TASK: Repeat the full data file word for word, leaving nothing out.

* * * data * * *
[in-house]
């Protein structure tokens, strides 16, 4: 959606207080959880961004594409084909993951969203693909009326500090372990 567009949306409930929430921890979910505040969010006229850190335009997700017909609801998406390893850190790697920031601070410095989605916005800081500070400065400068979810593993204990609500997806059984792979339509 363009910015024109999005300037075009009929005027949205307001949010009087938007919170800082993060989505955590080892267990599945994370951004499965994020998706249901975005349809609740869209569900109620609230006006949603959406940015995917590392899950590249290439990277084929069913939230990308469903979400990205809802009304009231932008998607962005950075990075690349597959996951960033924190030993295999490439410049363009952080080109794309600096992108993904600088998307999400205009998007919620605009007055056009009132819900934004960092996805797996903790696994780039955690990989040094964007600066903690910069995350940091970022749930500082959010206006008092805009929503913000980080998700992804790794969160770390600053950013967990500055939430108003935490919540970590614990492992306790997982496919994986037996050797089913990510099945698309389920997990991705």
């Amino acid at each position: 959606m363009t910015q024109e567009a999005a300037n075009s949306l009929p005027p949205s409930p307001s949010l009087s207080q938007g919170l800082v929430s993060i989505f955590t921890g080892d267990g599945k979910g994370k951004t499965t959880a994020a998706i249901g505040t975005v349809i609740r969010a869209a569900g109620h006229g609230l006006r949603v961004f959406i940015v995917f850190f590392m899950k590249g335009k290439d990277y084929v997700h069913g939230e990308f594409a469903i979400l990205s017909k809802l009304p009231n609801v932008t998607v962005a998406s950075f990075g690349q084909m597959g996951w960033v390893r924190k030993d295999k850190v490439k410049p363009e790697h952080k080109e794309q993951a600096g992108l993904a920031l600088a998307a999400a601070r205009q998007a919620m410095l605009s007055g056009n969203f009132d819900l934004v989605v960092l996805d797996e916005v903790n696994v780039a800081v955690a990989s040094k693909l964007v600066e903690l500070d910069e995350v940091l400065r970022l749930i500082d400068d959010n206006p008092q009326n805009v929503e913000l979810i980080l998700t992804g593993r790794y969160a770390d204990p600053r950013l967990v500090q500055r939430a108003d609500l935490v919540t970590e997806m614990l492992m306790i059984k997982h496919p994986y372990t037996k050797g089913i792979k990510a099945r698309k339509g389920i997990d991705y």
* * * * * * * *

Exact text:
[in-house]
């Protein structure tokens, strides 16, 4: 959606207080959880961004594409084909993951969203693909009326500090372990 567009949306409930929430921890979910505040969010006229850190335009997700017909609801998406390893850190790697920031601070410095989605916005800081500070400065400068979810593993204990609500997806059984792979339509 363009910015024109999005300037075009009929005027949205307001949010009087938007919170800082993060989505955590080892267990599945994370951004499965994020998706249901975005349809609740869209569900109620609230006006949603959406940015995917590392899950590249290439990277084929069913939230990308469903979400990205809802009304009231932008998607962005950075990075690349597959996951960033924190030993295999490439410049363009952080080109794309600096992108993904600088998307999400205009998007919620605009007055056009009132819900934004960092996805797996903790696994780039955690990989040094964007600066903690910069995350940091970022749930500082959010206006008092805009929503913000980080998700992804790794969160770390600053950013967990500055939430108003935490919540970590614990492992306790997982496919994986037996050797089913990510099945698309389920997990991705």
């Amino acid at each position: 959606m363009t910015q024109e567009a999005a300037n075009s949306l009929p005027p949205s409930p307001s949010l009087s207080q938007g919170l800082v929430s993060i989505f955590t921890g080892d267990g599945k979910g994370k951004t499965t959880a994020a998706i249901g505040t975005v349809i609740r969010a869209a569900g109620h006229g609230l006006r949603v961004f959406i940015v995917f850190f590392m899950k590249g335009k290439d990277y084929v997700h069913g939230e990308f594409a469903i979400l990205s017909k809802l009304p009231n609801v932008t998607v962005a998406s950075f990075g690349q084909m597959g996951w960033v390893r924190k030993d295999k850190v490439k410049p363009e790697h952080k080109e794309q993951a600096g992108l993904a920031l600088a998307a999400a601070r205009q998007a919620m410095l605009s007055g056009n969203f009132d819900l934004v989605v960092l996805d797996e916005v903790n696994v780039a800081v955690a990989s040094k693909l964007v600066e903690l500070d910069e995350v940091l400065r970022l749930i500082d400068d959010n206006p008092q009326n805009v929503e913000l979810i980080l998700t992804g593993r790794y969160a770390d204990p600053r950013l967990v500090q500055r939430a108003d609500l935490v919540t970590e997806m614990l492992m306790i059984k997982h496919p994986y372990t037996k050797g089913i792979k990510a099945r698309k339509g389920i997990d991705y």